As much as having a capable team in place in the organization is important, it’s equally as important to have a support system outside of the organization.  Sculley discussed in the book the connections she maintained with colleagues from other municipalities she worked in and with those involved in professional organizations, like ICMA.  She also wrote about the support she received from family and friends, especially when the tactics used by the unions became personal.  The importance of building relationships in the community also was addressed in the book.  Without the support of those outside organizations, it may have been even more difficult for her to pursue the new provisions in the union contracts or other accomplishments her and her team achieved.

One additional and final takeaway I had from the book related to the importance of communications.  With any major issue, there will be those who support the path city administration has decided to take and those who are unsupportive.  Both sides may be vocal, but in some situations only one side may feel comfortable voicing their opinion.  We always hope it will be the group on “our side” unafraid to speak up (or at least a good balance between the multiple perspectives), but often times we are hit hard with those who are unsupportive on a regular basis.

We’ve likely all experienced this during the COVID-19 pandemic when we try to send out messaging related to face masks, limiting gatherings, and other public health recommendations.  As someone who works in municipal communications, I know we don’t often hear from the supporters of these initiatives, and I can only imagine working in San Antonio communications during this time.

Sculley said one thing she would have done differently before tackling the union contracts is to develop a comprehensive communications plan to then be approved by the Council so there was an agreed upon approach, even as elected officials or staff changed.  For any large project, it’s important to consider how the issue will be communicated to the public and what questions will arise.  Taking the time to strategize communications will likely make the project more successful, and, hopefully, stop at least a few agitators before they start.  “You want to be transparent with participants in the process, as well as with your city’s residents,” Sculley said (p. 194).  Providing as much information up front as possible on an issue helps to foster trust with the community.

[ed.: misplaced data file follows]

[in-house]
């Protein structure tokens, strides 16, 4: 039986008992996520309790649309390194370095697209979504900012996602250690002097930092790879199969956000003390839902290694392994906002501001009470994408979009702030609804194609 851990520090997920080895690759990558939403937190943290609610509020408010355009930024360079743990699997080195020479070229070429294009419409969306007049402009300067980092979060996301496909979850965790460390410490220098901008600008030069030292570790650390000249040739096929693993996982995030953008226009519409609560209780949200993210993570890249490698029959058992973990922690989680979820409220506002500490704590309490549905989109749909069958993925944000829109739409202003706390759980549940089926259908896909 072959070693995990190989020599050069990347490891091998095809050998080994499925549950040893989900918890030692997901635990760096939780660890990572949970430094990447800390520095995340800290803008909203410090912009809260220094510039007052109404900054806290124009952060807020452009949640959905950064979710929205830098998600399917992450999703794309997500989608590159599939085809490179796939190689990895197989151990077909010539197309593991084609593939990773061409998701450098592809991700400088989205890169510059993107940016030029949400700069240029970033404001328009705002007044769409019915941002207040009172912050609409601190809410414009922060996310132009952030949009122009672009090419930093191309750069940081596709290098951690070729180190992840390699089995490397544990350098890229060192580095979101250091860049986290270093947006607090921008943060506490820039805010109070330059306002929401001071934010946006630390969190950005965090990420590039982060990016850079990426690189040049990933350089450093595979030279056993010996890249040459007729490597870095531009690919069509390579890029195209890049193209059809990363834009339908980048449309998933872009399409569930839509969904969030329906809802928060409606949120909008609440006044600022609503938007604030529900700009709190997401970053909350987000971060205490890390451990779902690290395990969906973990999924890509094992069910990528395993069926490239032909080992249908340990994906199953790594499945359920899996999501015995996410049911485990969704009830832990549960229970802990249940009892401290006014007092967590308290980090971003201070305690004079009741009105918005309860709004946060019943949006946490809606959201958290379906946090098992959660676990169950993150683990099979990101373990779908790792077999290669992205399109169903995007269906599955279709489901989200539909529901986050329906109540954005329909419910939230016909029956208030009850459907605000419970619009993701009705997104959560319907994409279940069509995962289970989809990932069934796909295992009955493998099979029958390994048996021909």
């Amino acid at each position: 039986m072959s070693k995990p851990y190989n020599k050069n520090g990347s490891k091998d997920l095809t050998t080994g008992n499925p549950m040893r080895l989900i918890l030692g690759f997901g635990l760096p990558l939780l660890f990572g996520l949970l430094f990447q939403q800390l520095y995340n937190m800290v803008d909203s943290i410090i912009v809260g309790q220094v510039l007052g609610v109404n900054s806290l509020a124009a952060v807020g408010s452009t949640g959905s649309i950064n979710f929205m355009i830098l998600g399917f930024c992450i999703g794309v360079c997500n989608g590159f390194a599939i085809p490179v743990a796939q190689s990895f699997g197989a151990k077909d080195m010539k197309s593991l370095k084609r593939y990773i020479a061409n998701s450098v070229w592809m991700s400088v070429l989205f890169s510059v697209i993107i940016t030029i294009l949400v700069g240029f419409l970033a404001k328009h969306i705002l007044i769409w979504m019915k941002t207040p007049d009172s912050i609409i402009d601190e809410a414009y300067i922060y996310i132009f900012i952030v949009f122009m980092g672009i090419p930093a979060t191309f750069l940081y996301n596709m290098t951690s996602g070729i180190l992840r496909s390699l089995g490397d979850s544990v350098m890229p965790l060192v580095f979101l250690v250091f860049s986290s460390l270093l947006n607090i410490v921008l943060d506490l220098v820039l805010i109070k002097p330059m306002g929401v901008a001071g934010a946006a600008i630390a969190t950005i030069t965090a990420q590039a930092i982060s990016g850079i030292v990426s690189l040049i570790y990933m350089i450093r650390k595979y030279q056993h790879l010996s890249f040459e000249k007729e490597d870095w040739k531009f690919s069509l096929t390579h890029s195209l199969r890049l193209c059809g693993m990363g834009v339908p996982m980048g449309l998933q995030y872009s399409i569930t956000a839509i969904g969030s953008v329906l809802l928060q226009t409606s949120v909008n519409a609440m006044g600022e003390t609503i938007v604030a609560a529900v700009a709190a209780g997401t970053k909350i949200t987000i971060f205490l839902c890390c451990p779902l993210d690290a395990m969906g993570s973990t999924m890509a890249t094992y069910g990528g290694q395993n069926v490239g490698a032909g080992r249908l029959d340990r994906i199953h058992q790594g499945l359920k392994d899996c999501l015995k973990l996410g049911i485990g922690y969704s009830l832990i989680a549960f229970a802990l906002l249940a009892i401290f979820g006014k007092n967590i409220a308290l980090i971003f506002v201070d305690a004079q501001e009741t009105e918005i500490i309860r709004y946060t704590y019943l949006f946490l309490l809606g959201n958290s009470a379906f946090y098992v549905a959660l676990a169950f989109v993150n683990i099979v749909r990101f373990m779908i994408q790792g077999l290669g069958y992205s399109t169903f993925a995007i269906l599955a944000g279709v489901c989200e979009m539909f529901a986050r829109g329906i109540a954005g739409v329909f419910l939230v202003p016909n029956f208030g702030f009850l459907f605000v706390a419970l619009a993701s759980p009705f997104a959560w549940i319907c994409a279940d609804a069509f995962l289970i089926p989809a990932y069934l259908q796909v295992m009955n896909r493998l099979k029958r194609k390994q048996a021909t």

“Greedy Bastards” was a great read to learn more about what seems like a formative time in the history of San Antonio’s local government.  It appears to have been over a decade of great transition and progress for the organization and the City in multiple areas, not just related to the union contracts.  I appreciated Sculley’s perspectives and her example of strong, successful female leadership in municipal government.


Inga Cushman, Administrative Services Director/Interim City Clerk for the City of Milton, WI, lives in Milton with her husband (Kayne), two daughters (Gwenivere and Diana), and two dogs (Reggie and Sophie).  She’s been with the City of Milton since 2006 when she started as an undergraduate intern.